OKLAHOMA CITY -- Several state lawmakers say Jenks Public Schools and Broken Arrow Public Schools are not complying with a new state law granting scholarships to special needs students.
In a news release the lawmakers say the school boards at both schools voted this week to violate Oklahoma law, which allows students with disabilities such as autism or Down's Syndrome, to receive scholarships and transfer to schools that specialize in aiding those populations.
"It's concerning for these schools to break the law at the expense of children with special needs, and it's disturbing for them to ignore the law over a philosophical difference of opinion," said Kris Steele, R-Shawnee. "If these districts have concerns, they should communicate those issues with the Legislature to bring about positive solutions that would benefit students with special needs. We can no more allow schools to violate the law because officials object to it than we can allow drivers to ignore the speed limit in a school zone if it ‘inconveniences' them."
House Bill 3393, which was authored by state Representative Jason Nelson, created the Lindsey Nicole Henry Scholarships for Students with Disabilities Program Act.
Steele says the scholarship program does not require new spending, but merely redirects existing state funds that are currently spent on the student.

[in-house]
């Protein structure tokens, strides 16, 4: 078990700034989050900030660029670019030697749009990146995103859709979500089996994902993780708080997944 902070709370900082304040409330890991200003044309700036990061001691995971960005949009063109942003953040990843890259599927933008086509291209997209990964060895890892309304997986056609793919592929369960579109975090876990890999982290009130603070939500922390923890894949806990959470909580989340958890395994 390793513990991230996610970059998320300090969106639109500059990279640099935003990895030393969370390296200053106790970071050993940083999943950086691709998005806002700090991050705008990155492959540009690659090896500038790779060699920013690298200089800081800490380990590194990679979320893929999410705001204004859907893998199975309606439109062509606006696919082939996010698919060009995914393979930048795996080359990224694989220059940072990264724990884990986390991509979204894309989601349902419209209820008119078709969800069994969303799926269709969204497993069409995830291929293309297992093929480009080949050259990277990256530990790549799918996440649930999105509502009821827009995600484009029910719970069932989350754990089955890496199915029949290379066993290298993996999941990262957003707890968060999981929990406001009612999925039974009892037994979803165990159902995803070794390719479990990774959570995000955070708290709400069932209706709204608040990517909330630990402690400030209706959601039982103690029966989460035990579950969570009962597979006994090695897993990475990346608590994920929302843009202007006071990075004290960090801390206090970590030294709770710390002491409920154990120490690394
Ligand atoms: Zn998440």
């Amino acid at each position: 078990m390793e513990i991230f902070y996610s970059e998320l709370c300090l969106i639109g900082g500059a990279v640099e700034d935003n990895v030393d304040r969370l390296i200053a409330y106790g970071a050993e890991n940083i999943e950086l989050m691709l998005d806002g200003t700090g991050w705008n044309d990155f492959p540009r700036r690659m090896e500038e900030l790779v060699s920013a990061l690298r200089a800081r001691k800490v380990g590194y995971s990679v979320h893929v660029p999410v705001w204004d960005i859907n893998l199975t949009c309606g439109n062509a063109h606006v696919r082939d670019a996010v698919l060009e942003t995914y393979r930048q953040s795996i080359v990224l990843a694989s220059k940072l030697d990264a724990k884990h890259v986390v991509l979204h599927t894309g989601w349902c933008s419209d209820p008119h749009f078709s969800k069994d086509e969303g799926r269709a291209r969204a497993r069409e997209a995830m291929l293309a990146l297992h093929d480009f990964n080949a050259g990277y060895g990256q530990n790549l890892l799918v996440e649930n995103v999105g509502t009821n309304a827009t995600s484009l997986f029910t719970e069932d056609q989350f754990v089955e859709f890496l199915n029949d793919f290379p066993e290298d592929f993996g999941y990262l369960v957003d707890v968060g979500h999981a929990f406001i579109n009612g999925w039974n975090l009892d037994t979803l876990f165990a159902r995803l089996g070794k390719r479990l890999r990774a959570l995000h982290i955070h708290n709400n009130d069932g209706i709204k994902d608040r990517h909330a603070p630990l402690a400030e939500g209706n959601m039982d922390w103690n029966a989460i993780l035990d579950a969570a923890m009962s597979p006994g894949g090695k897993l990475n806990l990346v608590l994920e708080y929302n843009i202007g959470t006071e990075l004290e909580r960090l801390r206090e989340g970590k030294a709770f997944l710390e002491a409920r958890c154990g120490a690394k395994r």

The news release says school officials claimed the transfers authorized by the scholarship program would somehow harm their financial standing. State Representative Jabar Shumate, D-Tulsa, a co-author of the law, issued a statement concerning the actions of Jenks and Broken Arrow schools.
"Unfortunately, this is not the first time people have relied on obscure legal arguments to deny children access to a quality education. A few years ago, we saw this same law firm unsuccessfully challenge the state's charter school law. I have always believed that providing quality educational options for all kids is the civil rights issue of the 21st Century. As history has taught us, when adults fight, kids suffer. Today, as in the past, our focus should be on the children, not the wants of school officials and their attorneys."
Another state lawmaker, State Representative Jason Nelson, R-Oklahoma City says he has been contacted by several parents of special-needs students in the Tulsa area and said the schools' actions are reason for "serious concern" about the treatment of special-needs students in those districts.
"The fact that these schools will openly ignore state law justifies parents' fears and concerns about poor treatment of children with disabilities in these districts," Jason Nelson said. "If these districts are willing to brazenly flaunt the law in this case, I can only imagine how bad it must be for the parents who are trying to get the district to follow federal law and case law during IEP meetings."